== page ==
The problem with Boston’s private parks is that they don’t belong to the public. Witness the current tussle over the rooftop park at 4 Cambridge Center, Cambridge. The owner, Boston Properties, wants to build an 18,000 square foot connector from 5 Cambridge Center—which you earth-dwellers may know as “Legal Sea Foods”—across the top of a parking garage to 4 Cambridge Center, otherwise known as “that corporate no-man’s-land between Quantum Books and the Garment District.”
The connector would allow Google employees to expand their presence and visit each other without setting foot out of doors. The problem? The connector would swallow up the sunny half of the 4 Cambridge Center rooftop park, leaving the rest of the park shaded by a Marriott hotel; the dark side of Marriott is clearly visible on the Google maps view of the site if you zoom in.
All this shade on top of a corporate parking garage would be just fine in other circumstances; companies can compel their white-collar employees to toil in whatever gloomy circumstances make their executives cackle most fetchingly. But the rooftop of the 4 Cambridge Center parking garage is a park that has been dedicated to the public. Unfortunately, it isn’t a public park. Let me explain.
Long ago, in Cambridge’s Dark Ages of the 1960’s, the Cambridge Center site didn’t have a nifty title, and Kendall Square wasn’t a reputable address. It was “an area of factories and junkyards…whole blocks were torn down and left idle,” according to Boston Globe reporter Paul Hirshson. NASA planned to build a $60 million research center there, but pulled out of the deal after constructing only six buildings, Hirshson wrote.
In 1979, Boston Properties began building the useful—but not especially memorable—buildings that make up Cambridge Center (yes, they’re pleasant, but it’s hard to compete with MIT’s Stata Center across the street.) And in 1982—well, I’ll let Andy Metzger at the Cambridge Chronicle explain:
“Back in 1982, when Kendall was still mostly barren, the city and Boston Properties signed a covenant, ensuring that for 40 years, until 2022, an area of 47,000-square-foot area above a parking garage would be a privately maintained park open to the public during the daytime.”
And so Boston Properties got to build an enormous development with the city of Cambridge kicking in $5 million in traffic and other improvements for the area.
But now, ten years early, Boston Properties has come up with a splendid idea to destroy the park they agreed to create and build another park! It’ll be quite economical, given that they’d like to site it on land the city of Cambridge already owns. At least when the Lantana function hall grabbed three acres of the Blue Hills Reservation to build a parking lot, they gave the state some land in exchange.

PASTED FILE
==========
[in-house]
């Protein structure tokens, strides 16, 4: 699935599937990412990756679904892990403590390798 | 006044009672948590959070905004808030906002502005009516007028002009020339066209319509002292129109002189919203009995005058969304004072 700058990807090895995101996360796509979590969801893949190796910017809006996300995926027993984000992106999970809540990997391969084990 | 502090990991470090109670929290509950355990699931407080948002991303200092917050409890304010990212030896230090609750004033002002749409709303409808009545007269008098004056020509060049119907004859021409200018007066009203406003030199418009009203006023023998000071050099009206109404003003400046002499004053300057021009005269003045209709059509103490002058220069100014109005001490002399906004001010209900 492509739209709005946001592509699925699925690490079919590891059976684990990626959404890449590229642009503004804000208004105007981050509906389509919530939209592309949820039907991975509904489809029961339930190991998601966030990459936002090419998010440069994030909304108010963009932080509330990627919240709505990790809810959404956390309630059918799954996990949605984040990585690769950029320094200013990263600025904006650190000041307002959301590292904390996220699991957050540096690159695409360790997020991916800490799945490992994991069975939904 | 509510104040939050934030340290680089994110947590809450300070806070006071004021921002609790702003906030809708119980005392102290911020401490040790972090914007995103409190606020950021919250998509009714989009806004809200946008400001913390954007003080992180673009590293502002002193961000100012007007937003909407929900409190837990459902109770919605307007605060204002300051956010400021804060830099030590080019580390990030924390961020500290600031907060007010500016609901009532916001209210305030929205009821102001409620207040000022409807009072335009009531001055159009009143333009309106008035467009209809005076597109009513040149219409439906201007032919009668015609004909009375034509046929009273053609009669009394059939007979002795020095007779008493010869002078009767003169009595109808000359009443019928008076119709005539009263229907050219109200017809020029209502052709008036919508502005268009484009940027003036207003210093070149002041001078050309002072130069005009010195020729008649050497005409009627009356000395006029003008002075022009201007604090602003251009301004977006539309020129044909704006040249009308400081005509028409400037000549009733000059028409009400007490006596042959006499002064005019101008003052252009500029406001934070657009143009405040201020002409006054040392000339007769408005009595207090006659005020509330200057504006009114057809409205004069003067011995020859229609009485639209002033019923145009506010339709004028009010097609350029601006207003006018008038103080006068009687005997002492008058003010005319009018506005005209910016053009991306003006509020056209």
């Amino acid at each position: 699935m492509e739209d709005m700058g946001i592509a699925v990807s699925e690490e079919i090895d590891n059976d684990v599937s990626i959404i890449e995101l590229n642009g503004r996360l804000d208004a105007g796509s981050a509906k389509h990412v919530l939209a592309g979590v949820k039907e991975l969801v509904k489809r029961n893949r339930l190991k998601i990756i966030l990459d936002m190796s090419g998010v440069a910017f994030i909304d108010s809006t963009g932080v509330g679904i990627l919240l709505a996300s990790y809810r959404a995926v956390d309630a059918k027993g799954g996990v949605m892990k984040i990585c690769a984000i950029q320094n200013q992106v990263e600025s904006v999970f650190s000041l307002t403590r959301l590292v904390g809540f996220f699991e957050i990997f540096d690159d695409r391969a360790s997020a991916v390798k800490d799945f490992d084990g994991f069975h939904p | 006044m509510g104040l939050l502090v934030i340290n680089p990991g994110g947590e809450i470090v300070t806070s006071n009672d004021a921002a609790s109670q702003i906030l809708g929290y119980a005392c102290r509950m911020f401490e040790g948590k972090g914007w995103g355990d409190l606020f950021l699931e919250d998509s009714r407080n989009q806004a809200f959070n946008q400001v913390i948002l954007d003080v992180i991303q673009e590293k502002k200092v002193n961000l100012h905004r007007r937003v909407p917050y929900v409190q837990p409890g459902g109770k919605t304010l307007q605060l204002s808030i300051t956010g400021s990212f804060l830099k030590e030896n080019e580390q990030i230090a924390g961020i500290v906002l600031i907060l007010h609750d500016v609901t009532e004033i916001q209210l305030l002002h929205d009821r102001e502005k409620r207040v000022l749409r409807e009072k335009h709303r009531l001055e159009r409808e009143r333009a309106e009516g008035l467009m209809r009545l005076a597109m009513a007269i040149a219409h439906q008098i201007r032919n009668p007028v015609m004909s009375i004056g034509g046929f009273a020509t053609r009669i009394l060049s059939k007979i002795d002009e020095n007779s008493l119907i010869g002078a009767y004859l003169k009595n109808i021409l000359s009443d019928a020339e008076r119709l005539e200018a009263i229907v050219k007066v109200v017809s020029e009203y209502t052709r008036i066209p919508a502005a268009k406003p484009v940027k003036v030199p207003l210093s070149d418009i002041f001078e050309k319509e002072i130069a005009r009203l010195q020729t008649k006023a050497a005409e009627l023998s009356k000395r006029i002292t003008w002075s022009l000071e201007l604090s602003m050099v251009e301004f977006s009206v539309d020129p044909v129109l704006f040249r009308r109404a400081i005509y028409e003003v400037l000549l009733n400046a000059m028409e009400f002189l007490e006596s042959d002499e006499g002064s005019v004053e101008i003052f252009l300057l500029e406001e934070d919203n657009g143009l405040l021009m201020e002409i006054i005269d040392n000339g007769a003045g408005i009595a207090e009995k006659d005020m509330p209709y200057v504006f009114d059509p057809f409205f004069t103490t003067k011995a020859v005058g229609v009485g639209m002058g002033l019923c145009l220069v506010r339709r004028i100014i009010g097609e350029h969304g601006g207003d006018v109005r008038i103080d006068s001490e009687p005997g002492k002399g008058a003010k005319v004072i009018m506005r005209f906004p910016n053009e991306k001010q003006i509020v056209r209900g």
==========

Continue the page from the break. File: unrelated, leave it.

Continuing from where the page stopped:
The proposed shiny new park is located where Binney Street curves into Galilei Way, otherwise known as… well, actually it isn’t known as anything. There’s really nothing there except for a lot of fast-driving cars, biotech companies, and parking lots. There’s no Legal Sea Foods, no Quantum Books, no T stop; there’s no one there.
Meanwhile, the City of Cambridge has been conducting a Kendall Square/Central Square Planning Study, which didn’t account for losing park space. And many outraged Cambridge residents were shocked to learn that the park wasn’t permanently protected open space, according to the Cambridge Day.
Why doesn’t Google just route its employees through the parking garage, instead of on top of a park? Then they could negotiate to put some satellite parking on the Binney parcel, since there are so many parking lots there anyway. Better yet, run the Google Shuttle to key parking sites resulting in a couple hundred fewer cars polluting Kendall Square every day.
At least the Cambridge Center park got built. The developer of the Seaport Square project wants to ditch a planned park next to the Boston Children’s Museum because the “plans aren’t ready.” What does that mean? So much for public space in private projects.
The moral of the story? Open space that isn’t owned by the public can always be paved over. For that matter, public parks can become private space as well. Because as we know, when we have a choice between parks and parking, parking wins, every time.
Meg Muckenhoupt is the author of Boston’s Gardens & Green Spaces. She is a freelance environmental and travel writer. Her articles have appeared in The Boston Globe, the Boston Phoenix, Boston Magazine, the Time Out Boston guide, and many other publications. She holds a certificate in Field Botany from the New England Wild Flower Society.